Windsor’s heart “beats for everybody”

Brian Yeomans, chair of the Downtown Windsor Business Improvement Association, speaks with media about their contributuon to the CAMPP legal fund on March 14, 2019. Photo by Mark Brown/Blackburn News.

The fight to get a decision changed regarding Windsor-Essex’s new mega-hospital has a new ally.

The Downtown Windsor Business Improvement Association has announced that it will make a contribution toward the legal expenses made necessary by the appeal process begun by the group CAMPP (Citizens for an Accountable Mega-hospital Planning Process).

New DWBIA chairman Brian Yeomans said the association is donating $5,000 to the GoFundMe account set up by CAMPP to help cover its legal expenses as it takes its appeal case to the Local Planning Appeal Tribunal (LPAT). During a media conference Thursday afternoon, Yeomans said the DWBIA’s main concern is its member businesses in the core, and that moving the hospital out of the downtown area will have an adverse domino effect.

“Why do you think the labs, specialists and clinics opened across from the hospital?” asked Yeomans. “So if you move the hospital, what do you think is going to happen to those specialists, labs and clinics? It’s obvious. So yes, we are very concerned about it.”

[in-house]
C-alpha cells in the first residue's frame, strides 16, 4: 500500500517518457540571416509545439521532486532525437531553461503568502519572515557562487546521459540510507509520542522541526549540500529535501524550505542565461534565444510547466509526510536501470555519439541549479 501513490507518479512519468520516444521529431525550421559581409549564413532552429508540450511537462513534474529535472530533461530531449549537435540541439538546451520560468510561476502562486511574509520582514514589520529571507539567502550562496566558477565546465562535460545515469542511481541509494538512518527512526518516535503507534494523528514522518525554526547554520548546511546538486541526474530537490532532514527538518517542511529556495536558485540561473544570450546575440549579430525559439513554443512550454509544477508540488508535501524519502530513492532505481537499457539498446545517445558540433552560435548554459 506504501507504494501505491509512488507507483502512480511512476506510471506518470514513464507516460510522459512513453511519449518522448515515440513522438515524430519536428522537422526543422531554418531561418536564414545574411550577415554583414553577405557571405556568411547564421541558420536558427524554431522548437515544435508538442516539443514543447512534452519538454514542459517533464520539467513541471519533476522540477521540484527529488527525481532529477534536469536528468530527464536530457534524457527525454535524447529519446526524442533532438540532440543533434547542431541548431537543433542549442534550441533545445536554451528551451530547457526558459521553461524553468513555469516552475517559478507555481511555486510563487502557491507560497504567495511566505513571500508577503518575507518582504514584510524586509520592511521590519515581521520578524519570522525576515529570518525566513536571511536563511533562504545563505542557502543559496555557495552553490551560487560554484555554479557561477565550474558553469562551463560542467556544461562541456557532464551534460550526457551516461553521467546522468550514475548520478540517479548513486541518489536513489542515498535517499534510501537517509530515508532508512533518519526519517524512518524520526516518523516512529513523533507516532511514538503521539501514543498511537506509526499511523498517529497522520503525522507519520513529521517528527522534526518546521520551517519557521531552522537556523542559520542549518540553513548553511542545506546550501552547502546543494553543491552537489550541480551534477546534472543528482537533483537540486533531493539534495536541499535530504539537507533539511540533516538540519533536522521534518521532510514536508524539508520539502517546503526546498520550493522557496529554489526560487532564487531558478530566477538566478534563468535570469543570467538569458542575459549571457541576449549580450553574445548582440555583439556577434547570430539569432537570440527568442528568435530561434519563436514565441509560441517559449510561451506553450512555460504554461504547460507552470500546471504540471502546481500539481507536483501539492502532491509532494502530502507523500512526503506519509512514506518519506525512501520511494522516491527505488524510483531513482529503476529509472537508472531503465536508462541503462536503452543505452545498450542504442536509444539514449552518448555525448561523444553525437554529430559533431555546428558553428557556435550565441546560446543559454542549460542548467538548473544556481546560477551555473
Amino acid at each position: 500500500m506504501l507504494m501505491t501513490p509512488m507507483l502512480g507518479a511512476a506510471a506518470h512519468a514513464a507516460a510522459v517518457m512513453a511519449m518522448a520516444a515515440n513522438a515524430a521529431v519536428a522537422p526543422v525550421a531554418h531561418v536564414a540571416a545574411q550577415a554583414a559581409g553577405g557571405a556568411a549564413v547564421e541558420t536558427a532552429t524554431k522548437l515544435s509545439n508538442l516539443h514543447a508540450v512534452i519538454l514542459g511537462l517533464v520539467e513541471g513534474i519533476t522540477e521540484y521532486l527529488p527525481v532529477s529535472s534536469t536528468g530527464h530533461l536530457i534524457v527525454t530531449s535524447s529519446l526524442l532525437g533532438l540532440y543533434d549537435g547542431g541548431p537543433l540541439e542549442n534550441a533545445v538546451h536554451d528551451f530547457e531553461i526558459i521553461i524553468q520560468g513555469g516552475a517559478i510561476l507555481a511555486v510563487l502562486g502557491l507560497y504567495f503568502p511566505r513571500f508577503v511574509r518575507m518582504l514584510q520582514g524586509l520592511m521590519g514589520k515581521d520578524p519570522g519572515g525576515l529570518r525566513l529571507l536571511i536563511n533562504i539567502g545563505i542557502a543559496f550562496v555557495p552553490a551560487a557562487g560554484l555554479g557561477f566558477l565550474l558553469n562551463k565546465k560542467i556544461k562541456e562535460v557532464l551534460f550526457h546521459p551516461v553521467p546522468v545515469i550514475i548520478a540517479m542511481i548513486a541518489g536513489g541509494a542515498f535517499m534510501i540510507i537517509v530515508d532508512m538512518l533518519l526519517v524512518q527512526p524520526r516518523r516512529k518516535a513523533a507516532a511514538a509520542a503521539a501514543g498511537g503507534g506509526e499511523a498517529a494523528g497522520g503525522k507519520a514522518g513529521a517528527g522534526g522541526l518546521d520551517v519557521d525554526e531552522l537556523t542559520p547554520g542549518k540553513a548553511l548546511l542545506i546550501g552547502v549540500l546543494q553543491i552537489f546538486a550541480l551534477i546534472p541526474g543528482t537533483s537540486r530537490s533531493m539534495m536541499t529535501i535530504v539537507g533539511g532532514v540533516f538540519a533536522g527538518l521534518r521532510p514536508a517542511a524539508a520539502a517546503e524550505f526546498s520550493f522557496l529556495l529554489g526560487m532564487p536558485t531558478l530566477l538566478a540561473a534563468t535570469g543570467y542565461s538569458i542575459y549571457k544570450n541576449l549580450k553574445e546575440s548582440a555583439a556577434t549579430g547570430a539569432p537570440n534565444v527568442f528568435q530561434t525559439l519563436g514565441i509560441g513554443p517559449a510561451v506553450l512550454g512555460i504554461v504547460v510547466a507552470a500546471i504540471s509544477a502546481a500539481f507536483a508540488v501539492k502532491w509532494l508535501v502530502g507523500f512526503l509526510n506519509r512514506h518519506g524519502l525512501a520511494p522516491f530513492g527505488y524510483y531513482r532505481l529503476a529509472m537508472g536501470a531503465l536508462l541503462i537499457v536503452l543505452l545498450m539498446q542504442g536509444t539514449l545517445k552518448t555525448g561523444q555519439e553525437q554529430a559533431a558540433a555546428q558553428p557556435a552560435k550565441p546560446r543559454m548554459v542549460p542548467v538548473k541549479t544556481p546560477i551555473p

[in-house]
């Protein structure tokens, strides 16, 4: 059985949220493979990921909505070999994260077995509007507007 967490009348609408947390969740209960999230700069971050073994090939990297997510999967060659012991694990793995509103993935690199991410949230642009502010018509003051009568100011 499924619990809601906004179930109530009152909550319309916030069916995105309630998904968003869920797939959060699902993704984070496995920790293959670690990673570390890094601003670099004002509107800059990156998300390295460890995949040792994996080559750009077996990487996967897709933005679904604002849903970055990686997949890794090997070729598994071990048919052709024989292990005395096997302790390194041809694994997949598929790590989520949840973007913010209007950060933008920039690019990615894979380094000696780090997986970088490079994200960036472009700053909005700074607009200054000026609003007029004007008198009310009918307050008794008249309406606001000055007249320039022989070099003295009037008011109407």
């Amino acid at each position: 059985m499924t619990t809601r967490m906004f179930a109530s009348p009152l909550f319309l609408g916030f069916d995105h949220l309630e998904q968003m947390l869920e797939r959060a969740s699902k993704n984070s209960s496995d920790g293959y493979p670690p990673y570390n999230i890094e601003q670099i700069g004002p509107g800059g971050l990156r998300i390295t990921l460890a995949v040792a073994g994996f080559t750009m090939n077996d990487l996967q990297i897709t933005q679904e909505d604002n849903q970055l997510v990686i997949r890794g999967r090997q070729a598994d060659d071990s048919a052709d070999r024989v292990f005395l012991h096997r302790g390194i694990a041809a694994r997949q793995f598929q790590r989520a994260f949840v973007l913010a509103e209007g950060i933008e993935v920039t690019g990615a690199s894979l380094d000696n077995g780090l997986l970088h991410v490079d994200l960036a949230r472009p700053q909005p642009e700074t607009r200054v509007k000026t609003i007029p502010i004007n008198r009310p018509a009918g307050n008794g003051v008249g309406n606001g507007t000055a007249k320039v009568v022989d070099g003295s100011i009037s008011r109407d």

Windsor City Council voted last summer to approve rezoning for a large patch of land on County Road 42 for the building of a new mega-hospital. Ward 3 councillor Rino Bortolin, who sits on the new DWBIA board, was one of the two no-votes on the plan.

The city says the location is ideal for the generation of new business in that area and will create jobs in the long run. The city also says there is no evidence the mega-hospital will have an adverse effect on the downtown core.

CAMPP, while agreeing that the region needs a new mega-hospital, says the city used incomplete and outdated information to base its decision on and it is concerned about the planned hospital’s distance from much of Windsor’s vulnerable population. It has retained respected urban planner Jennifer Keesmaat as an expert witness in its appeal before the LPAT.

Supporters of the mega-hospital location, particularly Windsor Regional Hospital president and CEO David Musyj, have urged CAMPP to stop fighting the process and work with them to address their concerns, and that the planned location is no longer up for discussion. The DWBIA’s Yeomans, however, says it’s important to understand that downtown Windsor remains the economical and spiritual centre of the region.

“We are the heart of the whole county,” said Yeomans. “The other cities such as Cottam and Harrow and Kingsville rely on Windsor being the heart, and it does beat for everybody.”

As of Thursday afternoon, the GoFundMe page has raised over $28,600 toward a $100,000 goal.

The first LPAT case management conference is set for Wednesday, March 20 at 11 a.m. at Windsor City Hall. The conference is open to the public.